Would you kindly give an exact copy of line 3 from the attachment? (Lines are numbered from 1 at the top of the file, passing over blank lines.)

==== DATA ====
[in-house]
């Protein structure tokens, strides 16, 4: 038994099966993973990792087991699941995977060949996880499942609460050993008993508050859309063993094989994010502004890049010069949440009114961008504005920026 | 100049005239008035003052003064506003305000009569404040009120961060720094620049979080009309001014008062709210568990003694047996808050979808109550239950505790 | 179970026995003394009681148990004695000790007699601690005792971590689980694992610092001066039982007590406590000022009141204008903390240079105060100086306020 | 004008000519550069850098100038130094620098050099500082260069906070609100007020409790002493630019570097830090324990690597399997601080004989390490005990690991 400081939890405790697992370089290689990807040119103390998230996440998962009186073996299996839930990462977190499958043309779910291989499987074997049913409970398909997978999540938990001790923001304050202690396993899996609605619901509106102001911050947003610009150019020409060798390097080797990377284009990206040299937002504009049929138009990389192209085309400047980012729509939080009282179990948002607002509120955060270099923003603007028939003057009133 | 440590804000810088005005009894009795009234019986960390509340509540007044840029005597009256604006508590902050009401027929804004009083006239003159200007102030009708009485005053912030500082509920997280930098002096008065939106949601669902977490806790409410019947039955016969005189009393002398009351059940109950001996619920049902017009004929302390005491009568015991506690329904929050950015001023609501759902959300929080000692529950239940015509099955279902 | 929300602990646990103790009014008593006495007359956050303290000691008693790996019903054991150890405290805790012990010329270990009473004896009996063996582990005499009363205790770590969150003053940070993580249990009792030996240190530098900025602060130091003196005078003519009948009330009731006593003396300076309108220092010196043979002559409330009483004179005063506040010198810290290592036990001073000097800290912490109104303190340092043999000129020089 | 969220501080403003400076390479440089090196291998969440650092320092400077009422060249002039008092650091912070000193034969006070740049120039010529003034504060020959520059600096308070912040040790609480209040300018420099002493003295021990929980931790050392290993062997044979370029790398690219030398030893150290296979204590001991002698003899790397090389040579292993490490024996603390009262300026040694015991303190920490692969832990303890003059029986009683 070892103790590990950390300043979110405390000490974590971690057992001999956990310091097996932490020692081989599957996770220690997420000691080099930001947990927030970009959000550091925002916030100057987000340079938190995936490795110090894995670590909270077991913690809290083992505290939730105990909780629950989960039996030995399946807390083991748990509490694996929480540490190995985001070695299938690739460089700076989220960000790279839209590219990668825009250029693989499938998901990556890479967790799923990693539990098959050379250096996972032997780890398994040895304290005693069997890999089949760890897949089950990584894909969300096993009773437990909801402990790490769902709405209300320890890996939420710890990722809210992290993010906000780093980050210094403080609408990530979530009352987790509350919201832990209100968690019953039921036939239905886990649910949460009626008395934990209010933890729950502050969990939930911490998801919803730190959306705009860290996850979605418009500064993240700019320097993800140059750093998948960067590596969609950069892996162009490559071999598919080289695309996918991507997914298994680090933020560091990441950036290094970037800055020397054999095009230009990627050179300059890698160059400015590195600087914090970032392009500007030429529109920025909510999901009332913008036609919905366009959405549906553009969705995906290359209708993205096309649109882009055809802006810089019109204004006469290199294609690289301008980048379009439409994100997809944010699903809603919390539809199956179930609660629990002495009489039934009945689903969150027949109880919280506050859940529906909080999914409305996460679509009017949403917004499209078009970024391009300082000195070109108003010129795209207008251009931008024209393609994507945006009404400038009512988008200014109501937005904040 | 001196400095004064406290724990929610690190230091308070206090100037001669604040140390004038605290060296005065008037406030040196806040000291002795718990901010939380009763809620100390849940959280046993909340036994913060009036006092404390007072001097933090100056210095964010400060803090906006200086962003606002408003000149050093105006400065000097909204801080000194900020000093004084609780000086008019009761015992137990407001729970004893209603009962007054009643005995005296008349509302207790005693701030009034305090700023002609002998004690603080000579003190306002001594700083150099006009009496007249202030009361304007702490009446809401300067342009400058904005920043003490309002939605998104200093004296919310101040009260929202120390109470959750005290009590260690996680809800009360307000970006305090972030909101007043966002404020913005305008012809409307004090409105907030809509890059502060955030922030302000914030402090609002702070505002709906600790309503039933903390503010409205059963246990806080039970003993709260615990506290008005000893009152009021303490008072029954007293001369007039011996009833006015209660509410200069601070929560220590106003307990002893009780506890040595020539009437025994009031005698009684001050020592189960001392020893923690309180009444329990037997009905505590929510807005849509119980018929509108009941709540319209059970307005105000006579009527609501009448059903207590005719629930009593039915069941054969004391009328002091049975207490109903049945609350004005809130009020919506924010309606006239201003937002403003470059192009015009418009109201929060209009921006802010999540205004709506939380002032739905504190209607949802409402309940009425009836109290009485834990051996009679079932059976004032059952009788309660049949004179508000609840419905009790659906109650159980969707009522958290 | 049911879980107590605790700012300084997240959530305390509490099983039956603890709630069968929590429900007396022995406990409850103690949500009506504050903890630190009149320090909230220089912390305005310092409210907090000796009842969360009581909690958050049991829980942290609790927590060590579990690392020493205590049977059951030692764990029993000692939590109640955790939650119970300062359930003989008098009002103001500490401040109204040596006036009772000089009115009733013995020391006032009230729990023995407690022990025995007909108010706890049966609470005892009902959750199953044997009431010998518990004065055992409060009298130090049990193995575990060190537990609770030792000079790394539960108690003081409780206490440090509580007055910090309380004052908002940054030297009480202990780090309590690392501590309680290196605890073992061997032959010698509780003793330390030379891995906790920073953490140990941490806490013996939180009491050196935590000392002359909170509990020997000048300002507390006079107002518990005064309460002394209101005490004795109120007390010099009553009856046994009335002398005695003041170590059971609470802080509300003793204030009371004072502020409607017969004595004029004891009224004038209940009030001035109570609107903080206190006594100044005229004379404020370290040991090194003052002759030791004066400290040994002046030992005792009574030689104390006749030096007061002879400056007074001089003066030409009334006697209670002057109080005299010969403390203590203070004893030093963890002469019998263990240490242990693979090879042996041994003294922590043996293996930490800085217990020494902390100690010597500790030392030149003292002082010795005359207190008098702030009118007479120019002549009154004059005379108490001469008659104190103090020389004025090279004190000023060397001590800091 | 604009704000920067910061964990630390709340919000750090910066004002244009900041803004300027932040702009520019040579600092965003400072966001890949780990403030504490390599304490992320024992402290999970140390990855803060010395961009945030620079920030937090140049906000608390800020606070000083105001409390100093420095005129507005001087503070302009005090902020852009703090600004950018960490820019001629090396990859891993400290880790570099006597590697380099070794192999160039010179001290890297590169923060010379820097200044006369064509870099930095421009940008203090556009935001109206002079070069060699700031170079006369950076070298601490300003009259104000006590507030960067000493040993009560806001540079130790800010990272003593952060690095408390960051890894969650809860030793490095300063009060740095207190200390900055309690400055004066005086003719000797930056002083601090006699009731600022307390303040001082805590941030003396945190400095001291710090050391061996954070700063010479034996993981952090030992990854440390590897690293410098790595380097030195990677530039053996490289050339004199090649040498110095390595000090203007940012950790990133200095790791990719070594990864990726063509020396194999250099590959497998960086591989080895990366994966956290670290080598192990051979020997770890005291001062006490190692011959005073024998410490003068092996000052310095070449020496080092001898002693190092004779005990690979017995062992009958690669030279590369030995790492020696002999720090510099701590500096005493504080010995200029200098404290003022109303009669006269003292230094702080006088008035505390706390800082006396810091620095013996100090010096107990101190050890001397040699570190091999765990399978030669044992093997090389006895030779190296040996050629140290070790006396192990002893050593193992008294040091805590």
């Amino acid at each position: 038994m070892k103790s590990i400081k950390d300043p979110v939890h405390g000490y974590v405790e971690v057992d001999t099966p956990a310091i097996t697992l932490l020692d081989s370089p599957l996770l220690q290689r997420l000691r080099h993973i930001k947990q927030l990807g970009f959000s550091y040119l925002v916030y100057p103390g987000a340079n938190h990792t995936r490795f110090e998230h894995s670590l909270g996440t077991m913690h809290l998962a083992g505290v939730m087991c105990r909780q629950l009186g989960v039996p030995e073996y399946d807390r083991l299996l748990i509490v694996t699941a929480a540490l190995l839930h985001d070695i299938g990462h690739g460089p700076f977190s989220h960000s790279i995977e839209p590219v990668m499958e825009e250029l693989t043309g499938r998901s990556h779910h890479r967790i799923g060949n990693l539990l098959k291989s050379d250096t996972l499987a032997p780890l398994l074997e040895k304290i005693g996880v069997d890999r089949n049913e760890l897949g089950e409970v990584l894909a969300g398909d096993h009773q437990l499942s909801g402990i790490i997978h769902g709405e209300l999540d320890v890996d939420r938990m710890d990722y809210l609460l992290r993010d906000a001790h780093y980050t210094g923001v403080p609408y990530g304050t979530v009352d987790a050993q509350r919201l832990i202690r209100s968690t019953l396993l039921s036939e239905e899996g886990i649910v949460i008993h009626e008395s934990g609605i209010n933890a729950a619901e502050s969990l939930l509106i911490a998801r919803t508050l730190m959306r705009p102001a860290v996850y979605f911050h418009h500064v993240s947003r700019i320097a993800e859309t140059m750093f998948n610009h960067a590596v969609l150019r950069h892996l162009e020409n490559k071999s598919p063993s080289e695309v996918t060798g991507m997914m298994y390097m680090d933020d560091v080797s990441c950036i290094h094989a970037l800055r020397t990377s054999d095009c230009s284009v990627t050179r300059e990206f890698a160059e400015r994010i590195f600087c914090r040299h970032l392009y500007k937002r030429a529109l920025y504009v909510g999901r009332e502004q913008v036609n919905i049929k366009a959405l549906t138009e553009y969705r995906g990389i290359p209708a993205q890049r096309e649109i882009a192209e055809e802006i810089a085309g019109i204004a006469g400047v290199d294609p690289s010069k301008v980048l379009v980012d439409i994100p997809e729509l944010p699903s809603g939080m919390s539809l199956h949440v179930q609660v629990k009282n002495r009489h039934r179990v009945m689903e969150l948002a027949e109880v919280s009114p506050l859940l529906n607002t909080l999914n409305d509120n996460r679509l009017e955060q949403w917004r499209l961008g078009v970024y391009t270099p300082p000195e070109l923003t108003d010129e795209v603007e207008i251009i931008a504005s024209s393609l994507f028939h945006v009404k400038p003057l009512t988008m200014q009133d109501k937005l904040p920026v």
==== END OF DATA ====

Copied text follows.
């Amino acid at each position: 038994m070892k103790s590990i400081k950390d300043p979110v939890h405390g000490y974590v405790e971690v057992d001999t099966p956990a310091i097996t697992l932490l020692d081989s370089p599957l996770l220690q290689r997420l000691r080099h993973i930001k947990q927030l990807g970009f959000s550091y040119l925002v916030y100057p103390g987000a340079n938190h990792t995936r490795f110090e998230h894995s670590l909270g996440t077991m913690h809290l998962a083992g505290v939730m087991c105990r909780q629950l009186g989960v039996p030995e073996y399946d807390r083991l299996l748990i509490v694996t699941a929480a540490l190995l839930h985001d070695i299938g990462h690739g460089p700076f977190s989220h960000s790279i995977e839209p590219v990668m499958e825009e250029l693989t043309g499938r998901s990556h779910h890479r967790i799923g060949n990693l539990l098959k291989s050379d250096t996972l499987a032997p780890l398994l074997e040895k304290i005693g996880v069997d890999r089949n049913e760890l897949g089950e409970v990584l894909a969300g398909d096993h009773q437990l499942s909801g402990i790490i997978h769902g709405e209300l999540d320890v890996d939420r938990m710890d990722y809210l609460l992290r993010d906000a001790h780093y980050t210094g923001v403080p609408y990530g304050t979530v009352d987790a050993q509350r919201l832990i202690r209100s968690t019953l396993l039921s036939e239905e899996g886990i649910v949460i008993h009626e008395s934990g609605i209010n933890a729950a619901e502050s969990l939930l509106i911490a998801r919803t508050l730190m959306r705009p102001a860290v996850y979605f911050h418009h500064v993240s947003r700019i320097a993800e859309t140059m750093f998948n610009h960067a590596v969609l150019r950069h892996l162009e020409n490559k071999s598919p063993s080289e695309v996918t060798g991507m997914m298994y390097m680090d933020d560091v080797s990441c950036i290094h094989a970037l800055r020397t990377s054999d095009c230009s284009v990627t050179r300059e990206f890698a160059e400015r994010i590195f600087c914090r040299h970032l392009y500007k937002r030429a529109l920025y504009v909510g999901r009332e502004q913008v036609n919905i049929k366009a959405l549906t138009e553009y969705r995906g990389i290359p209708a993205q890049r096309e649109i882009a192209e055809e802006i810089a085309g019109i204004a006469g400047v290199d294609p690289s010069k301008v980048l379009v980012d439409i994100p997809e729509l944010p699903s809603g939080m919390s539809l199956h949440v179930q609660v629990k009282n002495r009489h039934r179990v009945m689903e969150l948002a027949e109880v919280s009114p506050l859940l529906n607002t909080l999914n409305d509120n996460r679509l009017e955060q949403w917004r499209l961008g078009v970024y391009t270099p300082p000195e070109l923003t108003d010129e795209v603007e207008i251009i931008a504005s024209s393609l994507f028939h945006v009404k400038p003057l009512t988008m200014q009133d109501k937005l904040p920026v």